CBS News' Jan Crawford is reporting that Chief Justice John Roberts originally sided with the Supreme Court's four conservative justices to strike down the heart of Obama's health care reform law, often referred to as "Obamacare," but later changed his position and formed an alliance with liberals to uphold the bulk of the law, according to two sources with specific knowledge of the deliberations.
CBS continues (all subsequent emphasis added):
Roberts then withstood a month-long, desperate campaign to bring him back to his original position, the sources said. Ironically, Justice Anthony Kennedy - believed by many conservatives to be the justice most likely to defect and vote for the law - led the effort to try to bring Roberts back to the fold.
"He was relentless," one source said of Kennedy's efforts. "He was very engaged in this."
But this time, Roberts held firm. And so the conservatives handed him their own message which, as one justice put it, essentially translated into, "You're on your own."
The conservatives refused to join any aspect of his opinion, including sections with which they agreed, such as his analysis imposing limits on Congress' power under the Commerce Clause, the sources said.
Instead, the four joined forces and crafted a highly unusual, unsigned joint dissent. They deliberately ignored Roberts' decision, the sources said, as if they were no longer even willing to engage with him in debate.
And while the Supreme Court is notoriously secretive-- no law clerks or secretaries are allowed in the room when the justices discuss cases and cast their initial votes-- Roberts' drastic shift was noted in this closely-watched case.
CBS explains a possible reason for the change of heart:
[Unlike some other justices] Roberts pays attention to media coverage. As Chief Justice, he is keenly aware of his leadership role on the Court, and he also is sensitive to how the Court is perceived by the public.
There were countless news articles in May warning of damage to the Court - and to Roberts' reputation - if the Court were to strike down the mandate. Leading politicians, including the President himself, had expressed confidence the mandate would be upheld.
Some even suggested that if Roberts struck down the mandate, it would prove he had been deceitful during his confirmation hearings, when he explained a philosophy of judicial restraint.
It was around this time that it also became clear to the conservative justices that Roberts was, as one put it, "wobbly," the sources said.
It is not known why Roberts changed his view on the mandate and decided to uphold the law. At least one conservative justice tried to get him to explain it, but was unsatisfied with the response, according to a source with knowledge of the conversation.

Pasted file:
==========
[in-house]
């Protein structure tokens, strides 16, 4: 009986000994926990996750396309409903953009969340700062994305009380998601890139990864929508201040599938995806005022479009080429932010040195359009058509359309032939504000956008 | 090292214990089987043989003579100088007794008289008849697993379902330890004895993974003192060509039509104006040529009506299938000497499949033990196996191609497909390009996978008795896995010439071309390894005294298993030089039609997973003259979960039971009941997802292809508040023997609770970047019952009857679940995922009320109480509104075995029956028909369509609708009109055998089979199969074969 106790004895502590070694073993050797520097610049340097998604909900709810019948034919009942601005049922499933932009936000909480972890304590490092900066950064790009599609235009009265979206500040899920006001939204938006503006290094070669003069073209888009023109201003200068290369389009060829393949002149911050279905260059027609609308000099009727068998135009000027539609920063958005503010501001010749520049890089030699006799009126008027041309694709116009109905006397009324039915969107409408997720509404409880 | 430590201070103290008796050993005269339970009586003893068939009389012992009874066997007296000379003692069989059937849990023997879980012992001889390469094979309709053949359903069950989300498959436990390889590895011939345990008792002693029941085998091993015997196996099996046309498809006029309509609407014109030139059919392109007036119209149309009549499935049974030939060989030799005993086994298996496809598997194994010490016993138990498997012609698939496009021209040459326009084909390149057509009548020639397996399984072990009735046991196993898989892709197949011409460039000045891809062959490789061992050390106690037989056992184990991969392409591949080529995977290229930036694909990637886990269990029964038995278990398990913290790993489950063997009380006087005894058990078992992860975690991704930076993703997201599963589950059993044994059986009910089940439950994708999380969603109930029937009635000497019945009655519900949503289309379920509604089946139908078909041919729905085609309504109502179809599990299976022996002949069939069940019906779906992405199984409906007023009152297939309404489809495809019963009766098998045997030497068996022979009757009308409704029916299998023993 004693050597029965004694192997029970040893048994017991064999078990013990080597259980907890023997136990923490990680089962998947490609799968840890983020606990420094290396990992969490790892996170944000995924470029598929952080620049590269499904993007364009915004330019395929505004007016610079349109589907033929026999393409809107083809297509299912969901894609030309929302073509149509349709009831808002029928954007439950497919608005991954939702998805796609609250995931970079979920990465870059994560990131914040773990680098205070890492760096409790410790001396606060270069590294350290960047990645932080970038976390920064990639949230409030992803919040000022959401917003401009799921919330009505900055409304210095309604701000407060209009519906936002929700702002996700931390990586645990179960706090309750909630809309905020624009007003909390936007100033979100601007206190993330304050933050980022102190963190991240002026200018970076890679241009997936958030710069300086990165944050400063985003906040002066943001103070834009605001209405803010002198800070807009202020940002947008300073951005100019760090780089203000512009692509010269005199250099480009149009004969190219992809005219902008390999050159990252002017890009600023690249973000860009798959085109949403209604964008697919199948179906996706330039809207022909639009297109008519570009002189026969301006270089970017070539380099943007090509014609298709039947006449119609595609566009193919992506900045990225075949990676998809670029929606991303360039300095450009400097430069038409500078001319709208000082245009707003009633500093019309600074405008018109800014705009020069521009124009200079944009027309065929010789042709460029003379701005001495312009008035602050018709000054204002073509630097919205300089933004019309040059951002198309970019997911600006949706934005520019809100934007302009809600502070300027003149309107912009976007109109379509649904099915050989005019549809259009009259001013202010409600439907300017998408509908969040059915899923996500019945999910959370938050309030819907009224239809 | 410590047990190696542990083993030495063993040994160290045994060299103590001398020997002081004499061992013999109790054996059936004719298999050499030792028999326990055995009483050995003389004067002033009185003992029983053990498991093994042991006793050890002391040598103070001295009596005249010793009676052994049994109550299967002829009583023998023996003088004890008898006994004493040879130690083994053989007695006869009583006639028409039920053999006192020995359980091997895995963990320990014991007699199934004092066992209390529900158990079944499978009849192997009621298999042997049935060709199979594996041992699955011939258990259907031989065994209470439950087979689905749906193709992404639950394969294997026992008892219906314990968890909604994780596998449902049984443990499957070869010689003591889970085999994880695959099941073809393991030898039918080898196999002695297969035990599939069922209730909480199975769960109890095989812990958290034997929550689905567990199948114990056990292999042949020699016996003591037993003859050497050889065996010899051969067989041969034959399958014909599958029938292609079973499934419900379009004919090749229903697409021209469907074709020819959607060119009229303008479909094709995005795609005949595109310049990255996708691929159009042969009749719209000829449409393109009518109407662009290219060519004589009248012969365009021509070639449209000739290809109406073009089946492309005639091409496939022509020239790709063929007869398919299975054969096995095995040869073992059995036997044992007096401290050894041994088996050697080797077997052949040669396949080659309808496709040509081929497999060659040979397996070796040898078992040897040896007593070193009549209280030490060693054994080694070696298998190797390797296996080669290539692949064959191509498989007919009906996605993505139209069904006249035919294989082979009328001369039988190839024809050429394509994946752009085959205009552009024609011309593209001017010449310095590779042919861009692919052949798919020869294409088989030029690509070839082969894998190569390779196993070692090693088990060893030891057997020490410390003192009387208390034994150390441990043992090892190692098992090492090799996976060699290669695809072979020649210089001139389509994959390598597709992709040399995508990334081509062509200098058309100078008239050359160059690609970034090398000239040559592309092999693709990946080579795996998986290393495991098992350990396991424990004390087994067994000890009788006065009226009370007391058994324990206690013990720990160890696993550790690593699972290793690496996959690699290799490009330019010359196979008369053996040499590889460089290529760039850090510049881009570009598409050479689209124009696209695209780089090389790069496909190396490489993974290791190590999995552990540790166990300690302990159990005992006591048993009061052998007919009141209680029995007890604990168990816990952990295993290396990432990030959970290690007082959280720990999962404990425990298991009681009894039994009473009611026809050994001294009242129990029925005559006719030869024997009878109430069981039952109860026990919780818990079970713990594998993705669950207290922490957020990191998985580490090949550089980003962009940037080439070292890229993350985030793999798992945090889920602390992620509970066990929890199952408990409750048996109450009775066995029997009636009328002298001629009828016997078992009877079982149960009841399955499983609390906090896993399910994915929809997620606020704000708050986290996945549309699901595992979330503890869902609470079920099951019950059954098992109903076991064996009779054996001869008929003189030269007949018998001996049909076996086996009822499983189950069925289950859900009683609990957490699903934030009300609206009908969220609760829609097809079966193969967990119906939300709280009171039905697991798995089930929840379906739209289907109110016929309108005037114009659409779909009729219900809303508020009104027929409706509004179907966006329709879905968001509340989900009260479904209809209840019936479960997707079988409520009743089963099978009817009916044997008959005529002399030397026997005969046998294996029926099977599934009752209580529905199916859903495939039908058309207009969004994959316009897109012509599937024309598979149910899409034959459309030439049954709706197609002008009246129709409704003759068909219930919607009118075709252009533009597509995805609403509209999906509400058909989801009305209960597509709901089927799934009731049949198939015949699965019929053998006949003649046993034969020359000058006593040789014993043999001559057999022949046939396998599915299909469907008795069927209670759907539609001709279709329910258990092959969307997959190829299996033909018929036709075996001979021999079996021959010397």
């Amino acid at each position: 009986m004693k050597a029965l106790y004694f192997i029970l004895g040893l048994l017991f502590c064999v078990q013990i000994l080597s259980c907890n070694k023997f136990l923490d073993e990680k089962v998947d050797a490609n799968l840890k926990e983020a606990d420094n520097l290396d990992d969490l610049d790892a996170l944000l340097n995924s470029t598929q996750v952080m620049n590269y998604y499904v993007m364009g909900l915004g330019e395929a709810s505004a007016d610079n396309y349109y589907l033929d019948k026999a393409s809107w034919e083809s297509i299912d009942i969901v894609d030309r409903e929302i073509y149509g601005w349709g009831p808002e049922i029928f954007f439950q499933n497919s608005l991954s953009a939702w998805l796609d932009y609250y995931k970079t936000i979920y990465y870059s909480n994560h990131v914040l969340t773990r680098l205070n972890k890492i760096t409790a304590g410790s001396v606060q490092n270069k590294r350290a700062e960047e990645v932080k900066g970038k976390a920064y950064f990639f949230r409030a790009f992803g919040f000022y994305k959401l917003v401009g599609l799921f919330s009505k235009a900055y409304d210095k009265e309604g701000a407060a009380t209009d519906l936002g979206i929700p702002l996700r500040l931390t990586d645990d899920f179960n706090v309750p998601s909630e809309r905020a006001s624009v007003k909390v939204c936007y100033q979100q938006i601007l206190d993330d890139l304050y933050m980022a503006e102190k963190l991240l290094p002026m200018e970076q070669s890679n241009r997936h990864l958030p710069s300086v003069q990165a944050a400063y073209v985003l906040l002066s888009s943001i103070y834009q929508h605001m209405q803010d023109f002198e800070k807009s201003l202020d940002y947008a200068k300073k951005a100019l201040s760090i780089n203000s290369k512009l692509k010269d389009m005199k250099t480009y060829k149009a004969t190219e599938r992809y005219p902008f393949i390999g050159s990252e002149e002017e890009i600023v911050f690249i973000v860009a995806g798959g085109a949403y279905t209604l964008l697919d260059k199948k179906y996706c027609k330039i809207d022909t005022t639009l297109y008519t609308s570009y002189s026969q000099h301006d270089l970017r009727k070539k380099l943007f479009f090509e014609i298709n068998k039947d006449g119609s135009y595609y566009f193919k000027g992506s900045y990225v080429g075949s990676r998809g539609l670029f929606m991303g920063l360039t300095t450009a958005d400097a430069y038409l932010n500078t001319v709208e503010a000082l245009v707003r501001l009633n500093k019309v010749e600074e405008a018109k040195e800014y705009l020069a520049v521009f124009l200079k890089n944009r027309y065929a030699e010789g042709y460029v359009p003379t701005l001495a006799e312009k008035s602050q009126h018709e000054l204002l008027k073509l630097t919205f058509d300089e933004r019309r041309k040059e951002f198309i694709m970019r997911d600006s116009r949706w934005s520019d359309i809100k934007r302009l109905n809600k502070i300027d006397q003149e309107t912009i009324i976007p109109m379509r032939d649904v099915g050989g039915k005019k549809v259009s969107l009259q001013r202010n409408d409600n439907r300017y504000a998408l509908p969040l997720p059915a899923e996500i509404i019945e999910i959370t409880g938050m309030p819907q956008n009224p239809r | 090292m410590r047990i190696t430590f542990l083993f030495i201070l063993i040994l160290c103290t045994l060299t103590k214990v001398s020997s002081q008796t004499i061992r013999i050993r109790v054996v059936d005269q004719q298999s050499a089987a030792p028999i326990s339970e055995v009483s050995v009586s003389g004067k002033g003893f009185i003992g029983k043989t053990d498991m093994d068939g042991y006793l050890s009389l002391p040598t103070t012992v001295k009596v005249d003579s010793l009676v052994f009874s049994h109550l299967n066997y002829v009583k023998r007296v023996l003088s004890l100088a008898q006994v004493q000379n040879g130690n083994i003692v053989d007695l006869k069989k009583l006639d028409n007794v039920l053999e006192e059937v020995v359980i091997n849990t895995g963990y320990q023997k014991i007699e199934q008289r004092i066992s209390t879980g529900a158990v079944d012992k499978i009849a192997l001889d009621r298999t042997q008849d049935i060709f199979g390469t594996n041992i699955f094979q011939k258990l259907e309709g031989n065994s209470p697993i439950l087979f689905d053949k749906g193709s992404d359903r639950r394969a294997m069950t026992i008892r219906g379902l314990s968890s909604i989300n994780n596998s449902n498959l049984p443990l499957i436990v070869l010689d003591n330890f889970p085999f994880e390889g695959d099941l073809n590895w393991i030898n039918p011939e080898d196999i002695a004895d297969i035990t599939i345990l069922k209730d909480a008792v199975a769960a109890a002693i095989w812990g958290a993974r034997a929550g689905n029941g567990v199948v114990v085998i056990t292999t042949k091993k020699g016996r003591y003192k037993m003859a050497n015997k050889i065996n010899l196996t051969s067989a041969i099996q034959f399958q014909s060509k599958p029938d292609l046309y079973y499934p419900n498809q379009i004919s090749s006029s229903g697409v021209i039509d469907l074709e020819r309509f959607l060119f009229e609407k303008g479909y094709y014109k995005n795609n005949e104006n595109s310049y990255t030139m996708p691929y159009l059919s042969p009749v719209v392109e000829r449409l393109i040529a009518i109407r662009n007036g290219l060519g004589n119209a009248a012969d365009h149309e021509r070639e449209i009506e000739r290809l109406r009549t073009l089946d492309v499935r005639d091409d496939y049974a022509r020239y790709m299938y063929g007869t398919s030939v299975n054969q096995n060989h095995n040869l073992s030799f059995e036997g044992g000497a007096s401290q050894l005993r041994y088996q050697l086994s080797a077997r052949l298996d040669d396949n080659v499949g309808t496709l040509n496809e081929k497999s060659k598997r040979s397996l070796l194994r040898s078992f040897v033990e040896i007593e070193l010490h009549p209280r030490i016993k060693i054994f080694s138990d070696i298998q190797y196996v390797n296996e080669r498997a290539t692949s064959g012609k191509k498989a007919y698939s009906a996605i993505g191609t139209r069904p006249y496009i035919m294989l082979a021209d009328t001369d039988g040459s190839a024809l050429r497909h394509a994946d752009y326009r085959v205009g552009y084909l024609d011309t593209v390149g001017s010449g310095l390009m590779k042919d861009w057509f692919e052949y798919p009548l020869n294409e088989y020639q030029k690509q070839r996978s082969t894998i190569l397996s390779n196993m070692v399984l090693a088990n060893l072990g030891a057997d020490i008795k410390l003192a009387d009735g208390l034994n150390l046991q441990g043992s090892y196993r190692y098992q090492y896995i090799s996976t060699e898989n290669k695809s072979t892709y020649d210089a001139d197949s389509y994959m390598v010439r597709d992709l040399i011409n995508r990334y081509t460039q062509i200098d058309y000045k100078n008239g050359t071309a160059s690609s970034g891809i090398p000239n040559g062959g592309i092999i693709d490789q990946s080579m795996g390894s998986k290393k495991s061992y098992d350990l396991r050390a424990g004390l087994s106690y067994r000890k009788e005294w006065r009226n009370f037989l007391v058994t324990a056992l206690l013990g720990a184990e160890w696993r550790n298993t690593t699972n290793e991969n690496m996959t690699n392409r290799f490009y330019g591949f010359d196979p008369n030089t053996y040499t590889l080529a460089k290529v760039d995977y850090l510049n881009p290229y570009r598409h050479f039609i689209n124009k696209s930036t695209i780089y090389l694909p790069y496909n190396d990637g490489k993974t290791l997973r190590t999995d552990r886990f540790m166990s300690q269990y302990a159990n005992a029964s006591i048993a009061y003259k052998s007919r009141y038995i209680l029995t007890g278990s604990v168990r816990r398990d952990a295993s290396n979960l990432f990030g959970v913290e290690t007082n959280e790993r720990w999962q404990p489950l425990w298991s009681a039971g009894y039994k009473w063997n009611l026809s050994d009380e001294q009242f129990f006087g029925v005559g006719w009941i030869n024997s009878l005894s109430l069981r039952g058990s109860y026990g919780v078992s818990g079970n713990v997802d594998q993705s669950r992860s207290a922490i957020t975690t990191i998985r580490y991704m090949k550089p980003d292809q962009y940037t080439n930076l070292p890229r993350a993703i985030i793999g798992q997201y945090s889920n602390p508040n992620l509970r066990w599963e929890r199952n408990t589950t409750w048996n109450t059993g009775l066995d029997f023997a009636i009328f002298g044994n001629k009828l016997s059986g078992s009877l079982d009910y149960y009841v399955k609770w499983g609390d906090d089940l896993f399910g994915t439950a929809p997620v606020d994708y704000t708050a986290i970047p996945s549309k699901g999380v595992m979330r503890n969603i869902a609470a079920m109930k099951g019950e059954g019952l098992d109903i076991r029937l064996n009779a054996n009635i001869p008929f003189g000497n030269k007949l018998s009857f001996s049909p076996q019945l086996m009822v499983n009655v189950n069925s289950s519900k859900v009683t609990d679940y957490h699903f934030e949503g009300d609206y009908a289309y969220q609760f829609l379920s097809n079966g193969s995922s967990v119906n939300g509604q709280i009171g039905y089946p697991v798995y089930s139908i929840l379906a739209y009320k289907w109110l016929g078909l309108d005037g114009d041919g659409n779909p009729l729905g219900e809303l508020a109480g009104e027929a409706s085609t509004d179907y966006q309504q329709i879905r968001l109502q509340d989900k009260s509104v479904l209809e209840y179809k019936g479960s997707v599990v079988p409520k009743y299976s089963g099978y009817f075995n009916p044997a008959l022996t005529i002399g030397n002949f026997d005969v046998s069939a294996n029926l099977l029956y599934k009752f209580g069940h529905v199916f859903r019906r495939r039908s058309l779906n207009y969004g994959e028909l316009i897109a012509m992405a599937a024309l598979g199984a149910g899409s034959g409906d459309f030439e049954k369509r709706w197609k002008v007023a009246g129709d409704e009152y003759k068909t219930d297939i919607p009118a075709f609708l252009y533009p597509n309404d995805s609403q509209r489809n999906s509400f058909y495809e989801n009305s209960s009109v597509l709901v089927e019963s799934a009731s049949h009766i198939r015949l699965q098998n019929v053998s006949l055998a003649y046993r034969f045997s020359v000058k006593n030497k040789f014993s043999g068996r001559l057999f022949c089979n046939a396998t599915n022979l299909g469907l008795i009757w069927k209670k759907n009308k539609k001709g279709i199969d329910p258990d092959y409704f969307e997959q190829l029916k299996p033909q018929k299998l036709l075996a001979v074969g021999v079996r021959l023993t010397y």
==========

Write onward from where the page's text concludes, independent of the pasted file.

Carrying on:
Others maintain that Roberts just came to realize the historical impact of striking down such a law, and political pressure had nothing to do with it.
But CBS continues:
Roberts then engaged in his own lobbying effort - trying to persuade at least Justice Kennedy to join his decision so the Court would appear more united in the case. There was a fair amount of give-and-take with Kennedy and other justices, the sources said. One justice, a source said, described it as "arm-twisting."
Even in Roberts' opinion, which was circulated among the justices in early June, there are phrases that appear tailored to get Kennedy's vote. Roberts even used some of the same language that Kennedy used during oral arguments.
[...]In fact, Kennedy was the most forceful and engaged of all the conservatives in trying to persuade Roberts to stand firm to strike down the mandate. Two sources confirm that he didn't give up until the very end.
The story also says that the conservative dissent was not originally written as a majority opinion, as some have thought, but reads differently than expected because the conservatives simply refused to acknowledge Roberts’ opinion.
The article concludes with Kennedy's strong statement from the dissent: "The fragmentation of power produced by the structure of our government is central to liberty, and when we destroy it, we place liberty in peril...Today's decision should have vindicated, should have taught, this truth; instead our judgment today has disregarded it."
National Review Online's Avik Roy said of the revelation: "The bottom line, if Jan Crawford is right, is that conservative justices can be blackmailed by left-wing editorialists. It’s not a pretty picture."
This post has been updated.